You may not be able to claim certain benefits if you are already receiving Jobseeker's Allowance or Universal Credit payments.

You may also be able to make a work accident compensation claim. If you are unable to cover the living costs of you and your dependents after the accident, you may be able to get an interim payment ahead of your compensation award.

How will my employment status affect my right to claim?

If you are employed and have a valid claim, making a claim against your employer is relatively straightforward. If you are self-employed, working through an agency placement or on a zero-hours contract, a claim may still be possible but the process will be different.

Read more about claiming if you are:

How much compensation will I get?

Work accident compensation awards are calculated based on two factors:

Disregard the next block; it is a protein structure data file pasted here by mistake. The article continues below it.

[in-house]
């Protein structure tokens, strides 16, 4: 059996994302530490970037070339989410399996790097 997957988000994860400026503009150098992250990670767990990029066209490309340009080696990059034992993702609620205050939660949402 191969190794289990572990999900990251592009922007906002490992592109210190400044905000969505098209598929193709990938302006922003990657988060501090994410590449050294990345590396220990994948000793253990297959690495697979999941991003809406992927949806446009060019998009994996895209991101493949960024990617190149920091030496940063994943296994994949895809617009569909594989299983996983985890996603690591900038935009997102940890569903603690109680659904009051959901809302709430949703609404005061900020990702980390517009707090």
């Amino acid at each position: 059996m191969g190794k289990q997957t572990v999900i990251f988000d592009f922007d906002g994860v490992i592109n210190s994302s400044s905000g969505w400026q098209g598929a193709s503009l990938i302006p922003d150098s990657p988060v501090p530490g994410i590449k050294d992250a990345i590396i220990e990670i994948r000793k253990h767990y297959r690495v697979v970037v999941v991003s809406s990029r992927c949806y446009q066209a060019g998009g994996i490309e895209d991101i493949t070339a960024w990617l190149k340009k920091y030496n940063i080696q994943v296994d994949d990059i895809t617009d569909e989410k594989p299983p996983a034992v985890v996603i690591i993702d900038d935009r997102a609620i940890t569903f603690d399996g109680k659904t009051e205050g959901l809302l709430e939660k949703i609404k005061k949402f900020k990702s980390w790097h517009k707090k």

• The pain and suffering you have experienced, and the impact of your injuries on your life (called general damages)
  • The financial costs you have incurred (called special damages)

Injury compensation is worked out with reference to an official table of guideline amounts. During the claims process, your solicitor will arrange for an assessment of your injuries to determine which table values are applicable.

Our calculator uses the official guidelines to give you an idea of the compensation you could receive.

How to make a No Win, No Fee claim

Work accident claims can almost always be made on a No Win, No Fee basis. No win, no fee means that if your claim is not successful, you will not have to pay your solicitor any legal fees.

When you formally instruct your solicitor, you sign a conditional fee agreement, or CFA. This CFA sets out the details of how No Win, No Fee works. The CFA also sets out what your solicitor will be paid if the claim is successful and you are awarded compensation.

Find out more: Making a No Win, No Fee claim

Get the right advice

Our work injury advisors will:

  • Offer free, impartial advice
  • Explain how No Win, No Fee works
  • Recommend the right solicitor